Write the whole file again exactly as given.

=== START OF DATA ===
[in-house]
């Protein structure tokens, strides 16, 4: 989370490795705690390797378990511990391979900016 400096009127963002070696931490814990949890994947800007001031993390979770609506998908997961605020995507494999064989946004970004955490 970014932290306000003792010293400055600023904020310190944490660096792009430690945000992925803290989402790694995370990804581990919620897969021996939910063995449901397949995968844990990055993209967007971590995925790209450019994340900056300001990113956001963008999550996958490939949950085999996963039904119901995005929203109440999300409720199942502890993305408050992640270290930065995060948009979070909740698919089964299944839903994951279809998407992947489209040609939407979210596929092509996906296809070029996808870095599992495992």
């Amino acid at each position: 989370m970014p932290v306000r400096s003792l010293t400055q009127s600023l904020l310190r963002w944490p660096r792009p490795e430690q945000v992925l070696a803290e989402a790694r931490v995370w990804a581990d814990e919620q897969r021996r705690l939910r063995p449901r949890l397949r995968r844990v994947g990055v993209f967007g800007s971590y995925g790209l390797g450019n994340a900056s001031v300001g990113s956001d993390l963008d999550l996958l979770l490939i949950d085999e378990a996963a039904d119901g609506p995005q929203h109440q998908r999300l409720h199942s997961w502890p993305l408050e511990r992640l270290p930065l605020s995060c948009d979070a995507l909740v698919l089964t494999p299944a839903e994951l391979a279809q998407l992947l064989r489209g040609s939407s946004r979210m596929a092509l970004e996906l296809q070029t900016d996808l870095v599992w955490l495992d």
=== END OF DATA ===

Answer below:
[in-house]
């Protein structure tokens, strides 16, 4: 989370490795705690390797378990511990391979900016 400096009127963002070696931490814990949890994947800007001031993390979770609506998908997961605020995507494999064989946004970004955490 970014932290306000003792010293400055600023904020310190944490660096792009430690945000992925803290989402790694995370990804581990919620897969021996939910063995449901397949995968844990990055993209967007971590995925790209450019994340900056300001990113956001963008999550996958490939949950085999996963039904119901995005929203109440999300409720199942502890993305408050992640270290930065995060948009979070909740698919089964299944839903994951279809998407992947489209040609939407979210596929092509996906296809070029996808870095599992495992």
């Amino acid at each position: 989370m970014p932290v306000r400096s003792l010293t400055q009127s600023l904020l310190r963002w944490p660096r792009p490795e430690q945000v992925l070696a803290e989402a790694r931490v995370w990804a581990d814990e919620q897969r021996r705690l939910r063995p449901r949890l397949r995968r844990v994947g990055v993209f967007g800007s971590y995925g790209l390797g450019n994340a900056s001031v300001g990113s956001d993390l963008d999550l996958l979770l490939i949950d085999e378990a996963a039904d119901g609506p995005q929203h109440q998908r999300l409720h199942s997961w502890p993305l408050e511990r992640l270290p930065l605020s995060c948009d979070a995507l909740v698919l089964t494999p299944a839903e994951l391979a279809q998407l992947l064989r489209g040609s939407s946004r979210m596929a092509l970004e996906l296809q070029t900016d996808l870095v599992w955490l495992d």